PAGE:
5 Things to Know about Music and Early Literacy

child fascinated by a ukulele

Did you know introducing kids to music helps them develop early language and literacy skills? Here are five ways music helps prepare kids’ brains to read and write:

child fascinated by a ukulele1. Music strengthens listening and attention skills
We may be born with the ability to hear, but the ability to listen is not innate. Listening skills can be strengthened by music. By exploring a variety of instruments, for example, children hear, see, and experience a variety of sounds – scratchy sounds, booming drum sounds, ringing sounds, trickling sounds, and more. As children experience the variety of sounds they can make with musical instruments and everyday objects, they are developing the listening vocabulary necessary for sound discrimination preceding language.

2. Music improves phonological awareness
Phonological awareness is the ability to hear sounds that make up words in spoken language. Through phonological awareness, children learn to associate sounds with symbols and create links to word recognition and decoding skills necessary for reading. Where spoken language is comprised of a stream of connected phonemes (individual speech sounds), music is made up of a series of discrete musical notes, or tones. Understanding a spoken sentence requires successful auditory processing of individual phonemes, and hearing music requires listening for the individual notes combined with their rhythmic values. Because of these similarities, the human brain processes music and language in some similar ways.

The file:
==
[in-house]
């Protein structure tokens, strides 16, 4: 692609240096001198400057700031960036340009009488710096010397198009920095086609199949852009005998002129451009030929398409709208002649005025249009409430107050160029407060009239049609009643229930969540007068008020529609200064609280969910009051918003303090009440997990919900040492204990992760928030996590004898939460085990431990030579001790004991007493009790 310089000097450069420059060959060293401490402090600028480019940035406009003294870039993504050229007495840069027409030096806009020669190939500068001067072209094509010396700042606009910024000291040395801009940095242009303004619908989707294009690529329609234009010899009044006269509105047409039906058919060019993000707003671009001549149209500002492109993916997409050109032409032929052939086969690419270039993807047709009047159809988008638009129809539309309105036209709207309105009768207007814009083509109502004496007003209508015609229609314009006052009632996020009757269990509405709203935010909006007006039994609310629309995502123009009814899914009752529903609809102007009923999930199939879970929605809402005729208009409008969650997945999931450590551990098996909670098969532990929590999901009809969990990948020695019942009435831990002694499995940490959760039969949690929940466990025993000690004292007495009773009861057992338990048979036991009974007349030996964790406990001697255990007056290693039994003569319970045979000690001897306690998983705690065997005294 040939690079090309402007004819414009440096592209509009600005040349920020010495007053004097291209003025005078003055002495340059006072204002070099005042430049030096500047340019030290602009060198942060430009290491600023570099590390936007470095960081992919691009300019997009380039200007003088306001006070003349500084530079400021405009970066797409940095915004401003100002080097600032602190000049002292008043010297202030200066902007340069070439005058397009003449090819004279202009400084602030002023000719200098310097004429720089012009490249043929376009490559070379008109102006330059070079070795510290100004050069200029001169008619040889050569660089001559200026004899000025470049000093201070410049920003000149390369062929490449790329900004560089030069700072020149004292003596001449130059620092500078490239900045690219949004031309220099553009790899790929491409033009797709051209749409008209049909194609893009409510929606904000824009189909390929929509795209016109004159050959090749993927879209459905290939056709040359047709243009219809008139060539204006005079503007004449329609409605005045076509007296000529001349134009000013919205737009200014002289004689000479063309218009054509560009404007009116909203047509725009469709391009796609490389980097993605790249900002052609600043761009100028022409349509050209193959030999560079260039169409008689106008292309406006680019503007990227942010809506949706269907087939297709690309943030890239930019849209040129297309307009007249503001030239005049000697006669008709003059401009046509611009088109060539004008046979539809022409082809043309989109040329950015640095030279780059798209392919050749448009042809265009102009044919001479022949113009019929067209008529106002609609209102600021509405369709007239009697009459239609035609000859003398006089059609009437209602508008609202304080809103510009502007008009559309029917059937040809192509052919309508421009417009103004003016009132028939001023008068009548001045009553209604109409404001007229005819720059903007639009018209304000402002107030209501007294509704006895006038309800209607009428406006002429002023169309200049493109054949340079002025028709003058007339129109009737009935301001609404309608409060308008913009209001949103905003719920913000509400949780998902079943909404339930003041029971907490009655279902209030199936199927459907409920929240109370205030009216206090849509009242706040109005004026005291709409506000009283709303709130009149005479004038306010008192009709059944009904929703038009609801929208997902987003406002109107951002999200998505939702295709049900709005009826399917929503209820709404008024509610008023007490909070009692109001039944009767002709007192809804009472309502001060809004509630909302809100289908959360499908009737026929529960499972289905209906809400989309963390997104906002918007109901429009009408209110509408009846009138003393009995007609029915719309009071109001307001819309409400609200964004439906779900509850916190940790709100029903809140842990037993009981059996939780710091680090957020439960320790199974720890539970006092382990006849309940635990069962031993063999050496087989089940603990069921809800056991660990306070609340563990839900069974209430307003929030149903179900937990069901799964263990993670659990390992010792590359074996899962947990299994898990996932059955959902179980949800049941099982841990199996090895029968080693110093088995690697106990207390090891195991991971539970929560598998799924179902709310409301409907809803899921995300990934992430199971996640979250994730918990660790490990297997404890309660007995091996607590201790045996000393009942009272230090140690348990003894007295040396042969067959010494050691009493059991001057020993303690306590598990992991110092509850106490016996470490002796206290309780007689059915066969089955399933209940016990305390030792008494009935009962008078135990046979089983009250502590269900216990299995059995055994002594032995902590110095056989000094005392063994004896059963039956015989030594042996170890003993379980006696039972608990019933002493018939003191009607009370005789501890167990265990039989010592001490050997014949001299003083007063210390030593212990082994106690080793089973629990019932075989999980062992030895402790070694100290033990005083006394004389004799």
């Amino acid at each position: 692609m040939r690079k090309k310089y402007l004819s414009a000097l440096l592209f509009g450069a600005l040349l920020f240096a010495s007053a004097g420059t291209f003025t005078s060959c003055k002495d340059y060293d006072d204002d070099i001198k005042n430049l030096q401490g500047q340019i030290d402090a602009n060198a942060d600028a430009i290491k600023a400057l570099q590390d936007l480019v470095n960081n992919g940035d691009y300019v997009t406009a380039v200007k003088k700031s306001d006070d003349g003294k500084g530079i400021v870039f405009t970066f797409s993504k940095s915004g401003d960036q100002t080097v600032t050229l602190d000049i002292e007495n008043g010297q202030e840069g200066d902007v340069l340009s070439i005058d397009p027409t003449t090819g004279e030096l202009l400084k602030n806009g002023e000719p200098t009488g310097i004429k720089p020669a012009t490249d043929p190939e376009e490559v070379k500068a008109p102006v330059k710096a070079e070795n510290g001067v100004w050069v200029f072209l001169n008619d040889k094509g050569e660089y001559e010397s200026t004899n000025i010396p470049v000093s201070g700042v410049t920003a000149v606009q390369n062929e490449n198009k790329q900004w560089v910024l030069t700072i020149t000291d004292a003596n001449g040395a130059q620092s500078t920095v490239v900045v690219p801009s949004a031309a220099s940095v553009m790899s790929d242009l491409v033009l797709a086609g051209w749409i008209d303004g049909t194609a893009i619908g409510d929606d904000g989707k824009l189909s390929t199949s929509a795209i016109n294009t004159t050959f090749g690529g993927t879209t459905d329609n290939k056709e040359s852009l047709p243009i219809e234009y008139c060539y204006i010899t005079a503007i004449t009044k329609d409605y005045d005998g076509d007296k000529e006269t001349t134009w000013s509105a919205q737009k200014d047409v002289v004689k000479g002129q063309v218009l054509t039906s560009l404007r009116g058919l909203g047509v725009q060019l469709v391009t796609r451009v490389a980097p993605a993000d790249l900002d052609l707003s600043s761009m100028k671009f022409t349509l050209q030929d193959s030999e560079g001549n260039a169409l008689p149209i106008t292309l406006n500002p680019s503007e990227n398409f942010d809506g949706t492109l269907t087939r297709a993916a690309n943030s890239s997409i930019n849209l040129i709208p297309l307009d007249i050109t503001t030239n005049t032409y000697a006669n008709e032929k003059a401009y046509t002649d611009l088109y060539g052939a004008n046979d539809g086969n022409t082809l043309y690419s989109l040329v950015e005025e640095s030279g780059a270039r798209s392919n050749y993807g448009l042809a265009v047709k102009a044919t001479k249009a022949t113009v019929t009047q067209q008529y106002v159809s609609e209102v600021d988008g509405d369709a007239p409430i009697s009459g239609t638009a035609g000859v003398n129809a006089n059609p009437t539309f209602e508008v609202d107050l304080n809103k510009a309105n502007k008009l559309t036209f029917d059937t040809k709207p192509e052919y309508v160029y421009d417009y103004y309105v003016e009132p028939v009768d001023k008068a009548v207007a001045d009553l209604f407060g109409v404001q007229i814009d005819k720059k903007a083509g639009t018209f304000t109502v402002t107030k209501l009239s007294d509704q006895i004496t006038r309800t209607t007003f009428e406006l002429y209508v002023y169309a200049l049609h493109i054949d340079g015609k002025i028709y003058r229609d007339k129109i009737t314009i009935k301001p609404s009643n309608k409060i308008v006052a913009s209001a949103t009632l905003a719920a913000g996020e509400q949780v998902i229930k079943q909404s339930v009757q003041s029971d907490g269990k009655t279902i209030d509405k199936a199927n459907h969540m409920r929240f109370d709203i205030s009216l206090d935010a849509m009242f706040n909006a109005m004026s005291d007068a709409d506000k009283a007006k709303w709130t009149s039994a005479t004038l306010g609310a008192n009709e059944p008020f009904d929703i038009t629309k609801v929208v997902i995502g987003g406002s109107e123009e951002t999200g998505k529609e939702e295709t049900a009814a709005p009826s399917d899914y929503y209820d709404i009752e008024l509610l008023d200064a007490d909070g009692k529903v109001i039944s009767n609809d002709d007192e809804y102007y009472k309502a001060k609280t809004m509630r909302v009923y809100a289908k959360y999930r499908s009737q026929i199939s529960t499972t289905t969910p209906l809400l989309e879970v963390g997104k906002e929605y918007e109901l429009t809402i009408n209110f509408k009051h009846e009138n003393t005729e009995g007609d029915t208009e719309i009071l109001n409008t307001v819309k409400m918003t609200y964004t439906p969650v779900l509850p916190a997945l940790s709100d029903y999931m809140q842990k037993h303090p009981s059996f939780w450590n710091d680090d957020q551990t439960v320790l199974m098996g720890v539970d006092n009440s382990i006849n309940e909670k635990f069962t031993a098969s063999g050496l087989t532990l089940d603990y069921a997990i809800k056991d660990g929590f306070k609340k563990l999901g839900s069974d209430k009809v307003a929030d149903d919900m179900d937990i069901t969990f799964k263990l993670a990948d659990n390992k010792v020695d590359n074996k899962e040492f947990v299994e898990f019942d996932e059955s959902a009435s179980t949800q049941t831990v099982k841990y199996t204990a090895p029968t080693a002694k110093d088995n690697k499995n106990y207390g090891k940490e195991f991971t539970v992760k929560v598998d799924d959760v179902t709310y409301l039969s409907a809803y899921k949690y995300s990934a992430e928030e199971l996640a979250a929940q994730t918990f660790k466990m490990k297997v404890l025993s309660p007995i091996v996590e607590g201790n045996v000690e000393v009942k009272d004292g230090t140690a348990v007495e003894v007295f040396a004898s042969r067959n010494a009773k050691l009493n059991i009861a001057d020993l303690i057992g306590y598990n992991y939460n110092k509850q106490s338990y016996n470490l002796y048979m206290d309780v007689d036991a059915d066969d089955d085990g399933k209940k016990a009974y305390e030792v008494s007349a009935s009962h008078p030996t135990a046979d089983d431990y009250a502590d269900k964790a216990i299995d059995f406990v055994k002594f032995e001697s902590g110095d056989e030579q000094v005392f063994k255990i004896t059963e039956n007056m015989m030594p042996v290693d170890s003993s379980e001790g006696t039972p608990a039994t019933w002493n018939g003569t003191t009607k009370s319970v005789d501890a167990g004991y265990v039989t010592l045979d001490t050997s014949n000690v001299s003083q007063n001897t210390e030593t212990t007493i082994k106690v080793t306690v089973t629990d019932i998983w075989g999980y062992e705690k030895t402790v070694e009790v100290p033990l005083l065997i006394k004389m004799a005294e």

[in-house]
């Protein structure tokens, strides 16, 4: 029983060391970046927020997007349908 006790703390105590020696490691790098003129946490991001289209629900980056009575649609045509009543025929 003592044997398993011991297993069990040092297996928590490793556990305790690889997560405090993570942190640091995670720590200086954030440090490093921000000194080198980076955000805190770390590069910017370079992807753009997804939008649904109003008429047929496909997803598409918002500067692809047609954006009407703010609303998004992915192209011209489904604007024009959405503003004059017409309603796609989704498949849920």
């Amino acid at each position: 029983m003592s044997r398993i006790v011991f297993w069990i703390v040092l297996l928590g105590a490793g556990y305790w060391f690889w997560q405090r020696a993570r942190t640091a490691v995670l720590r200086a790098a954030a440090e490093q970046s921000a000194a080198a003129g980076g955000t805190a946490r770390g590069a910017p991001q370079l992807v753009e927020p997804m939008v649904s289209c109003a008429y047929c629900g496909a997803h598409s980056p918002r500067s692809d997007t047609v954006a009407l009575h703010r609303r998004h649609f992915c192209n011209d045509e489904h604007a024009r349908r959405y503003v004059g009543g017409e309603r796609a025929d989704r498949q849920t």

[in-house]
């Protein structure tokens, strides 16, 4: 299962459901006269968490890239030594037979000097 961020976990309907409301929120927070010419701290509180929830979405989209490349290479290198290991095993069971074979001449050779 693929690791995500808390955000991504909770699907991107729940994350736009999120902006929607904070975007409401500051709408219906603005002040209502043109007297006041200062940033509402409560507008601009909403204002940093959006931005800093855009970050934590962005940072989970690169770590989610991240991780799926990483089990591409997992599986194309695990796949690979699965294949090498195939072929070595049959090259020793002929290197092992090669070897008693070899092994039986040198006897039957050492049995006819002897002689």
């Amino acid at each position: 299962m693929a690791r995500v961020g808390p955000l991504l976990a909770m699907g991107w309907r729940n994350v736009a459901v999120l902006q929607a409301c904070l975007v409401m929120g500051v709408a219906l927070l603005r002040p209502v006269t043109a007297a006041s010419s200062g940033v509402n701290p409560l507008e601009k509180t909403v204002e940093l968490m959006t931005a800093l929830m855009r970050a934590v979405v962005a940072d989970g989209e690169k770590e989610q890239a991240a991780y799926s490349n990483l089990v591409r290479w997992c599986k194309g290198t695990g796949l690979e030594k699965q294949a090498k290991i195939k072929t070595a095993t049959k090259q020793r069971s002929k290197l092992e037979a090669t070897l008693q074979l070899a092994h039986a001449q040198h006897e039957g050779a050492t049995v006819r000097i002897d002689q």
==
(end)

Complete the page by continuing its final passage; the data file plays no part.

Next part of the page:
Toddler playing with a xylophone3. Music enriches print awareness
Most children become aware of print long before they start school. They see print on signs and billboards, in storybooks, magazines, and newspapers. A child’s introduction to patterned text often first occurs in songs, chants, and rhymes that are repeated over and over again. Once children become familiar with this patterning, they are excited and able to participate in shared reading, writing, and other oral language experiences. Concepts about print become more meaningful, and conventions of print are learned in context. Additionally, substitutions in songs, chants or poems can provide for real language experience opportunities. When emergent readers see printed words in the text again and again, they come to identify those words and phrases by their similarities and configurations.

4. Music refines auditory discrimination and increases auditory sequencing ability
The ability to recognize differences in phonemes (auditory discrimination), and the ability to remember or reconstruct the order of items in a list or the order of sounds in a word or syllable (auditory sequencing) are necessary for learning to read. As children experience and listen for tempo (fast or slow), dynamics (loud or soft), and melodies (up or down, high or low), they are developing the critical skill of being able to distinguish between sounds – an ability that is essential to reading. Songs and music activities often require children to remember both the detail and order of what is heard and to respond accordingly, thereby increasing the brain’s ability to organize and make sense of sound – a skill that is also required for literacy.

baby playing with a piano5. Music enriches vocabulary
During the preschool years before children can read, children rely exclusively on the oral language they listen to in order to acquire language. When learning songs that they recite over and over, the words in those songs become the building blocks of their vocabulary

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